When the first Facebook Memories started to appear in my feed over twelve months ago, I – along with most Facebook users – cringed. Those 2007 status updates, for example, where we all spoke in the third person ("James is eating a doughnut", "Sarah is going to London next year!") were downright painful.
There was a clear sense of "is this thing on?" as we put our thoughts – a little self-consciously – onto the internet, in a way we don't even stop to think about now.
These Facebook Memories, also known as "On This Day", take on a completely different feeling after you become a parent. The posts are a daily reminder of time passing, and of just how much life changes when little people enter your world.
As mums (and dads) we know how different our lives are post children – and of course we wouldn't have it any other way – but those photos and updates certainly make that point, loud and clear ... and often.
A friend of mine playfully thanked Facebook for reminding her that yes, three years ago, she was doing a little more than picking up toys and making carrot puree (as in, doing half marathons and drinking malbec in Argentina). "No need to remind me every day," she wrote.
On Facebook, we tend to show the highlights, yes, but the hospital check-ins, broken bones and epic shopping centre meltdowns often make it too. And it's these moments – along with the cute baby pictures and honeymoon photos – that appear as we log in each day.
My own Facebook Memories have elicited mixed feelings. As I fell into what was later diagnosed as postnatal psychosis, my status updates were increasingly a little odd.
Although I've been happy to have a quiet chuckle from the standpoint of good health, and to reflect on the feelings behind the words I posted, they're not something I want to see year after year. For self-care, as they've come up, I've deleted the "memories" I'd rather not see again. It's not quite Eternal Sunshine of the Spotless Mind – but it's close enough.
Over the last few months I've had "on this day" photos show up from when I was an in-patient on a mum and baby psychiatric ward, and others from various stages of my recovery. Via these posts I've witnessed the way the light in my eyes gradually returns as time passes – and how joy slowly reappears in my status updates, too.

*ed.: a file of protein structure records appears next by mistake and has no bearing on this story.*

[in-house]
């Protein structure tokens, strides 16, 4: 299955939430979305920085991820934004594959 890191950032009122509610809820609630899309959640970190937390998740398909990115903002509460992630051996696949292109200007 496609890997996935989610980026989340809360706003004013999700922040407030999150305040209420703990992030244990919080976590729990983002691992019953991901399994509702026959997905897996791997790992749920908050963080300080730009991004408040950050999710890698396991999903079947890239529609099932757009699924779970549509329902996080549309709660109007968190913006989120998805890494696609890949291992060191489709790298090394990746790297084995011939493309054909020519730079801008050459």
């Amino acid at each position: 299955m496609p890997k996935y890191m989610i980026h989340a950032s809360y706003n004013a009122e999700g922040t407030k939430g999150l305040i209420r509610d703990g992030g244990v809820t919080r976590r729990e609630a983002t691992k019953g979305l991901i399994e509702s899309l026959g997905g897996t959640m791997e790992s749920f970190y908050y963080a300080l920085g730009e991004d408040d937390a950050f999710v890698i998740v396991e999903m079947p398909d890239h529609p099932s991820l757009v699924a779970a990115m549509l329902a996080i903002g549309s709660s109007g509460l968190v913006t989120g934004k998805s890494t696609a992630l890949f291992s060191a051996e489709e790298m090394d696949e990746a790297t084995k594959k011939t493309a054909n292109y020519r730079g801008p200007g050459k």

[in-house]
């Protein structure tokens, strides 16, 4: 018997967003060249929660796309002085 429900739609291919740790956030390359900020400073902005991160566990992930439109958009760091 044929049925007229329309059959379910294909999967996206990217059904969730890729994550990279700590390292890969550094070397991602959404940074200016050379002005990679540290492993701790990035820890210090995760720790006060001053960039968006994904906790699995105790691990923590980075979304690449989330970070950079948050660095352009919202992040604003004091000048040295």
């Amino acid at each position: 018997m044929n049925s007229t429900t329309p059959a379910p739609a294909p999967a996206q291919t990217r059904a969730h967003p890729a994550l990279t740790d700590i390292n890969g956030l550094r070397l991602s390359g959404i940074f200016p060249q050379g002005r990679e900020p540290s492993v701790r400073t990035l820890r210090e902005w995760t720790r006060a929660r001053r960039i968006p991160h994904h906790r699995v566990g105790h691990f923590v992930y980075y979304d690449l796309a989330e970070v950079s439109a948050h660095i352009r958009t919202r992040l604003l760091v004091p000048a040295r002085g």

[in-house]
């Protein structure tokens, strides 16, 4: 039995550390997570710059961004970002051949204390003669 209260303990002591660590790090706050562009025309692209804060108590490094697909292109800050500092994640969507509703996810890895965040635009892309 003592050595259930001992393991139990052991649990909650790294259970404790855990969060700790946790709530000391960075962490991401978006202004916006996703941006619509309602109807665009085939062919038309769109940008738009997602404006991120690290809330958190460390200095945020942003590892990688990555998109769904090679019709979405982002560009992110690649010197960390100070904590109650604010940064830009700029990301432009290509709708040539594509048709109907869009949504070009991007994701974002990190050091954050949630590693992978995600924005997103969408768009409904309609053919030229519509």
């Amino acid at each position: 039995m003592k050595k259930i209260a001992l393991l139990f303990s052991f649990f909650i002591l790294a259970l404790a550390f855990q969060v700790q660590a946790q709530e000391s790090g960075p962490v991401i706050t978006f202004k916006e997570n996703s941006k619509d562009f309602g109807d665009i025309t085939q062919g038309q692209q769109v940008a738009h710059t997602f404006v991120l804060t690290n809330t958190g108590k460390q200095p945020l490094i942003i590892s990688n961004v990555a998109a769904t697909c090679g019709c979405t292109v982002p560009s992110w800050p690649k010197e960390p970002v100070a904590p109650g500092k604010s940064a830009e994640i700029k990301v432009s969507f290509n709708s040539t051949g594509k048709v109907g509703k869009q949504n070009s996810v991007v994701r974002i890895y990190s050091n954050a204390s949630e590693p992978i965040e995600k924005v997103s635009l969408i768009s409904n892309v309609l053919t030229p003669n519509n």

It's not always easy to be taken back to that time. And yet, it's also strangely healing. The posts highlight how well I am now, how far I've come, and how glad I am to be past those grey early years of motherhood.
The memories are even more fraught for other parents. A dear friend of mine lost her little girl suddenly, three-and-a-half years ago, at only 18 months old. For her, the posts are bittersweet. Sometimes, she tells me, they catch her by surprise, taking her breath away.
But they're nice, too. The photos and status updates remind my friend that her little one was real. "It helps keep her memory alive," she says.
Since the feature was rolled out, more people seem to be sharing their memories publicly – reminiscing about births, marriages, holidays, the anniversaries of loved ones we've lost. For now, at least, our attitude towards the feature appears to be softening.
My own attitude has definitely changed. Even though it feels a little bit "This Is Your Life", I do love seeing the chubby-cheeked baby photos from 2011 alongside pre-baby hens' dos, Christmas snaps with my siblings, and 30th birthday parties.
But those third person updates from 2007? Ariane is deleting every single one.
Don't wish to be reminded about particular people or dates on Facebook? There are ways to control the memories. Find more information here.